If the above looks a bit intimidating, remember that $_ contains the value of the scalar currently being handled by grep. We tell grep to return only those array elements that match modify-\d+ (that is, modify- followed by one or more digits), and whose value is modify. We then take the array returned by grep and iterate over it using Embperl's foreach meta-command.

Once inside the foreach loop, how do we create the SQL query? We first have to grab the ID of the element in question, so that we will update only the appropriate record. We do that by giving:

$clientid =~ m/(\d+)$/;

This puts the ID value in the temporary variable $1. We then use a combination of grep, map and join to create the list of name-value pairs necessary to complete an UPDATE statement syntax with:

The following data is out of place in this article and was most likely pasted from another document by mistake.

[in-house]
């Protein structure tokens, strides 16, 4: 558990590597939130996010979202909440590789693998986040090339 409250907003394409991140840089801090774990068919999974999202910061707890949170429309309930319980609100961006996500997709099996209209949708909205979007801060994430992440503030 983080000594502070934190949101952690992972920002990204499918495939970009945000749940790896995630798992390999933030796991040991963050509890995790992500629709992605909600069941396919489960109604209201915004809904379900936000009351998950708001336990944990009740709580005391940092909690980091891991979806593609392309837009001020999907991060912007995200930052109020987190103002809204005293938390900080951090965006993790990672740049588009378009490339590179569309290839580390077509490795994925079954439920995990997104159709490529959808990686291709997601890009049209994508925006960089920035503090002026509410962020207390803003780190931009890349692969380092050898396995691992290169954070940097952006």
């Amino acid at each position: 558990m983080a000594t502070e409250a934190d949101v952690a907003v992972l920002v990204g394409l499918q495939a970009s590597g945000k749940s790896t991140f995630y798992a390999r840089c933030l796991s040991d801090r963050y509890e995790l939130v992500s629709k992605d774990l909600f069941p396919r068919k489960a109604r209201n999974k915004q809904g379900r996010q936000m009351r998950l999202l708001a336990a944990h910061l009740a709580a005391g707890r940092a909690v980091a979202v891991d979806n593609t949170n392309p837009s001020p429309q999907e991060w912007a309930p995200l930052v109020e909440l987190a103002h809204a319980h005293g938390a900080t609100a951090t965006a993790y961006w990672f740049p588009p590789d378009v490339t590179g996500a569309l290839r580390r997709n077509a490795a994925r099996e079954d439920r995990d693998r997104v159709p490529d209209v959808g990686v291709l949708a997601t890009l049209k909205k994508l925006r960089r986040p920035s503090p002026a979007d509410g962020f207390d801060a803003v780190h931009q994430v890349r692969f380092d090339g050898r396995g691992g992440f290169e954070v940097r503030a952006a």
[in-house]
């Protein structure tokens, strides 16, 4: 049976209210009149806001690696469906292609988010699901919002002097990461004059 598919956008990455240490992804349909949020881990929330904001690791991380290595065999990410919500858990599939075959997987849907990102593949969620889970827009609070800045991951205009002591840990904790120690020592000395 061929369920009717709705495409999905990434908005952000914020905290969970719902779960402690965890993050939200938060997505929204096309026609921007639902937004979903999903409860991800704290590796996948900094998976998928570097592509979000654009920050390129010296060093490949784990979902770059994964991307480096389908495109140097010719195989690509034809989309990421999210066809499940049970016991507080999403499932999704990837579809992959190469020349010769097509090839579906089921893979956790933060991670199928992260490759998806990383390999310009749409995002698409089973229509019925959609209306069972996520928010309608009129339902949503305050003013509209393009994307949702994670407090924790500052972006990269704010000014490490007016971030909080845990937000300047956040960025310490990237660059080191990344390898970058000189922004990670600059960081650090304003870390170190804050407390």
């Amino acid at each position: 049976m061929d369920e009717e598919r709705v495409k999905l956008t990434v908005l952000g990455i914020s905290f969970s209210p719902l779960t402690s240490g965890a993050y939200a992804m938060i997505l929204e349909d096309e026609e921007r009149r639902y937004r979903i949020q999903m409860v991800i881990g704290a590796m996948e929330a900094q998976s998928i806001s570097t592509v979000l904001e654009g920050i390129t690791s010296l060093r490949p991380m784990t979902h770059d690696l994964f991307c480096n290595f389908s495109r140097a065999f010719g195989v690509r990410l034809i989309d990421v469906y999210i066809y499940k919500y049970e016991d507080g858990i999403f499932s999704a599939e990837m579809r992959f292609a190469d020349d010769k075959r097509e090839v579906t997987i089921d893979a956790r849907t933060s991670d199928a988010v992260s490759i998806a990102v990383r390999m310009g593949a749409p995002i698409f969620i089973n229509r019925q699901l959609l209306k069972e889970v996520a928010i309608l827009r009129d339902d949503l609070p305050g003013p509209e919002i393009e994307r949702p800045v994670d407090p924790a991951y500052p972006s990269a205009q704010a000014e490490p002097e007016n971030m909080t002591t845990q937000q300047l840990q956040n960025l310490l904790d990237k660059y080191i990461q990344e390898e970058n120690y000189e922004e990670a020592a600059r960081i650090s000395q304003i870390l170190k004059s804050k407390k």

WHERE id = $1
We use grep to grab all column names except for id (once again, we don't want to change that value). We then filter that result through map, turning the list of column names into a list of name="value" pairs. Finally, we join that list together with commas, resulting in the scalar $pairs:
$pairs = join ', ',
 map {"$_ = '" . $fdat{$_ . "-$1"} . "'"}
 grep (!/^id$/, @colnames);
We can then set up the SQL query as follows:
$sql = "UPDATE Clients SET $pairs WHERE id = $1";
Deleting elements is easier than updating, since we don't need the name-value pairs. We can use the statement:
$sql = "DELETE FROM Clients WHERE id = $1";
where $1 matched the number of the current element.